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Mono Compatibility Report for Microsoft Biology Foundation

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Microsoft Biology Foundation describes itself as “a language-neutral bioinformatics toolkit built as an extension to the Microsoft .NET Framework, initially aimed at the area of Genomics research. Currently, it implements a range of parsers for common bioinformatics file formats; a range of algorithms for manipulating DNA, RNA, and protein sequences; and a set of connectors to biological web services such as NCBI BLAST.”

While Microsoft Research has made a blanket pledge to make their tools compatible with third-party vendors, staffing problems have interfered with the plan to do the refactoring needed to support Silverlight and Mono. Michael Zyskowski writes,

During our development of MBF, we decided to take a hard dependency on .NET 4.0, specifically the use of Parallel Extensions to enable more effective use of multi-core machines when performing sequence alignment and/or assembly.  The capabilities of SL4 were not as well understood, and in effect we elected to maximize the benefit of the  .NET 4 feature set over the provision of a framework targeting the subset of features available in Mono or SL4.  We had every intention of revisiting compat for SL4 (as well as the  .NET 4.0 Client Profile subset) via a refactor of the framework into a set assemblies targeting each version for MBF v1.

Unfortunately, we lost some key folks during the past few months and had to make some tough trade offs.  One of these was the decision to post-pone the effort to re-factor the library into a Client Profile, Silverlight4 and full .NET 4.0 set of assemblies.  This is clearly a first order of business for us after we release the final v1 release of MBF in June.  However, we would welcome the community to investigate, prototype and even submit code to be considered that would achieve this result.  The beauty of this project is that we hope to enable the community to advance the platform in areas that it deems most important, without having to rely upon Microsoft to do the work.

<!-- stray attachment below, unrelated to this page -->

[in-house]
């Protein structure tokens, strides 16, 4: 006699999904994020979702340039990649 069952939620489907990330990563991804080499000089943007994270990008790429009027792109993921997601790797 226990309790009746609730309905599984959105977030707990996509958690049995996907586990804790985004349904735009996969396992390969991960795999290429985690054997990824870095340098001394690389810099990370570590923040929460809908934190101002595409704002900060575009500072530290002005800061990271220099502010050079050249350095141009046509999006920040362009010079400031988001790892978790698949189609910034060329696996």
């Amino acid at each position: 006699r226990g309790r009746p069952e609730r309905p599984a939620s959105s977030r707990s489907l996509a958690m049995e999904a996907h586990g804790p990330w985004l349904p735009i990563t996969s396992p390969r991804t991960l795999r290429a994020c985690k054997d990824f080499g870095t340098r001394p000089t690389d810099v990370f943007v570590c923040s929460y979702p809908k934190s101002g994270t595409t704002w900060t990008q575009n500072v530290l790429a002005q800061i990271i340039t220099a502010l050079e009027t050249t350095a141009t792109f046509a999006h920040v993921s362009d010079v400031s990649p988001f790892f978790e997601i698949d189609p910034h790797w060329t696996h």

While extensive testing is needed, the list of compatibility problems detected by the Mono Migration Analyzer is quite minimal. The specific problems are:

  • In two places there is a call to CredentialCache.DefaultCredentials. This is only used for NTLM, negotiate, and Kerberos-based authentication, so it can be ignored when those aren’t being used. But if you need them, there isn’t really any good workaround.
  • There are four calls to Assembly.GetName(Boolean), which has the rather uninteresting ability to change the Assembly.CodeBase when an assembly is shadow-copied.
  • Another security related feature being used is HttpTransportSecurity.ClientCredentialType from Windows Communication Foundation. Since this is just used for calling web services via WCF, an alternate web service layer could be used until Mono catches up.
  • In one of the add-in packages there are a couple of calls to the Win32 function GetTickCount. This merely returns the number of seconds since the system was last started, so it is rather odd that Mono doesn’t already have a translation layer for the Linux and OS X equivalents.

All in all there isn’t that much work for a Mono-equivalent. Unfortunately a Silverlight version won’t be so easy, as that is much farther from .NET 4.0 and has no interest in eventually reaching full compatibility.

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